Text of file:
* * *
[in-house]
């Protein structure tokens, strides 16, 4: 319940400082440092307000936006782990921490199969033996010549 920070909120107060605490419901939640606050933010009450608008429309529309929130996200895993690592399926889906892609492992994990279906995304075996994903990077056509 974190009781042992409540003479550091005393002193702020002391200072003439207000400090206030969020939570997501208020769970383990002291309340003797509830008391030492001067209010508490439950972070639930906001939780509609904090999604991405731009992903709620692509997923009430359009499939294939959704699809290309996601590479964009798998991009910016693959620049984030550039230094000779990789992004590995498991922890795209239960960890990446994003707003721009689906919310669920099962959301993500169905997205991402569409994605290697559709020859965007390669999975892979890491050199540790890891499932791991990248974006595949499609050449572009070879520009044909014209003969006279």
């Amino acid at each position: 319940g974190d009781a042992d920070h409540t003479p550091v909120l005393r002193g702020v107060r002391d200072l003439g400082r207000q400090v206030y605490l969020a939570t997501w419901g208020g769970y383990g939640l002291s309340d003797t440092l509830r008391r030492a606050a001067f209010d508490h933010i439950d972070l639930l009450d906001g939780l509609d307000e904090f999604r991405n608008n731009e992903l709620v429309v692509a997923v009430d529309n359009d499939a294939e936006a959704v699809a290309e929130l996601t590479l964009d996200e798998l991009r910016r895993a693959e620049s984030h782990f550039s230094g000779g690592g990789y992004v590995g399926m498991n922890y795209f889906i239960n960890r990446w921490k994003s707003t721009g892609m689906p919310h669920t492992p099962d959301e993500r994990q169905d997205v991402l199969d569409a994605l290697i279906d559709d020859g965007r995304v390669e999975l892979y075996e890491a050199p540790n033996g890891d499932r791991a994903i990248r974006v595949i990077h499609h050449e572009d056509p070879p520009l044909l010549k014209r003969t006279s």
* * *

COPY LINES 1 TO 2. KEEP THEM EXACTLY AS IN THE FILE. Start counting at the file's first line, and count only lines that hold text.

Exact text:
[in-house]
């Protein structure tokens, strides 16, 4: 319940400082440092307000936006782990921490199969033996010549 920070909120107060605490419901939640606050933010009450608008429309529309929130996200895993690592399926889906892609492992994990279906995304075996994903990077056509 974190009781042992409540003479550091005393002193702020002391200072003439207000400090206030969020939570997501208020769970383990002291309340003797509830008391030492001067209010508490439950972070639930906001939780509609904090999604991405731009992903709620692509997923009430359009499939294939959704699809290309996601590479964009798998991009910016693959620049984030550039230094000779990789992004590995498991922890795209239960960890990446994003707003721009689906919310669920099962959301993500169905997205991402569409994605290697559709020859965007390669999975892979890491050199540790890891499932791991990248974006595949499609050449572009070879520009044909014209003969006279």